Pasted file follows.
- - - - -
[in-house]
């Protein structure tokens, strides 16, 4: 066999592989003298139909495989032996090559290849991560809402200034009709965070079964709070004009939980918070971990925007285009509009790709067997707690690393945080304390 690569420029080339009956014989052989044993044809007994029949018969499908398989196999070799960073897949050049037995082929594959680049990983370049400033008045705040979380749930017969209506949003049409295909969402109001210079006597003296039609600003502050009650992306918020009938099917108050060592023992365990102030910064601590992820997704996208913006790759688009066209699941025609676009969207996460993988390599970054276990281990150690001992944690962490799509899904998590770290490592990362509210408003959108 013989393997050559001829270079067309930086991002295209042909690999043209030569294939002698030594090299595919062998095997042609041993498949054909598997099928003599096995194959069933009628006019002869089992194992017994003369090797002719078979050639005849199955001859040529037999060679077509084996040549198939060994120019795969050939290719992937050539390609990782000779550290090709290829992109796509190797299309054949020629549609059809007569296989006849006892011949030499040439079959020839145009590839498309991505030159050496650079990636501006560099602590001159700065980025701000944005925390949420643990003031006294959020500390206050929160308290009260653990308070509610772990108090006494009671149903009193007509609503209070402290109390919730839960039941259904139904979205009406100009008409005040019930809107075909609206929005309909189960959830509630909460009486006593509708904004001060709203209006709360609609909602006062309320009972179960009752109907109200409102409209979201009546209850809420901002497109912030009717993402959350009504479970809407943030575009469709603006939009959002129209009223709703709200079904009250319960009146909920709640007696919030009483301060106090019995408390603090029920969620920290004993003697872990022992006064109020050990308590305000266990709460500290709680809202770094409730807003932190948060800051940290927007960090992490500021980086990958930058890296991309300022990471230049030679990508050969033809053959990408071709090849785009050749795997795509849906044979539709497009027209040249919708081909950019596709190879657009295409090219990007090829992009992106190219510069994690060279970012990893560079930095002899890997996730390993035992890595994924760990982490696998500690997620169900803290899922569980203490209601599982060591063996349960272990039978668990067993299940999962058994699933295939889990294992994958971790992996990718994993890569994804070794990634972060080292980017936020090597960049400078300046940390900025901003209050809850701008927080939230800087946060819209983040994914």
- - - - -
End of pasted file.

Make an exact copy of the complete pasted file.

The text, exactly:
[in-house]
């Protein structure tokens, strides 16, 4: 066999592989003298139909495989032996090559290849991560809402200034009709965070079964709070004009939980918070971990925007285009509009790709067997707690690393945080304390 690569420029080339009956014989052989044993044809007994029949018969499908398989196999070799960073897949050049037995082929594959680049990983370049400033008045705040979380749930017969209506949003049409295909969402109001210079006597003296039609600003502050009650992306918020009938099917108050060592023992365990102030910064601590992820997704996208913006790759688009066209699941025609676009969207996460993988390599970054276990281990150690001992944690962490799509899904998590770290490592990362509210408003959108 013989393997050559001829270079067309930086991002295209042909690999043209030569294939002698030594090299595919062998095997042609041993498949054909598997099928003599096995194959069933009628006019002869089992194992017994003369090797002719078979050639005849199955001859040529037999060679077509084996040549198939060994120019795969050939290719992937050539390609990782000779550290090709290829992109796509190797299309054949020629549609059809007569296989006849006892011949030499040439079959020839145009590839498309991505030159050496650079990636501006560099602590001159700065980025701000944005925390949420643990003031006294959020500390206050929160308290009260653990308070509610772990108090006494009671149903009193007509609503209070402290109390919730839960039941259904139904979205009406100009008409005040019930809107075909609206929005309909189960959830509630909460009486006593509708904004001060709203209006709360609609909602006062309320009972179960009752109907109200409102409209979201009546209850809420901002497109912030009717993402959350009504479970809407943030575009469709603006939009959002129209009223709703709200079904009250319960009146909920709640007696919030009483301060106090019995408390603090029920969620920290004993003697872990022992006064109020050990308590305000266990709460500290709680809202770094409730807003932190948060800051940290927007960090992490500021980086990958930058890296991309300022990471230049030679990508050969033809053959990408071709090849785009050749795997795509849906044979539709497009027209040249919708081909950019596709190879657009295409090219990007090829992009992106190219510069994690060279970012990893560079930095002899890997996730390993035992890595994924760990982490696998500690997620169900803290899922569980203490209601599982060591063996349960272990039978668990067993299940999962058994699933295939889990294992994958971790992996990718994993890569994804070794990634972060080292980017936020090597960049400078300046940390900025901003209050809850701008927080939230800087946060819209983040994914």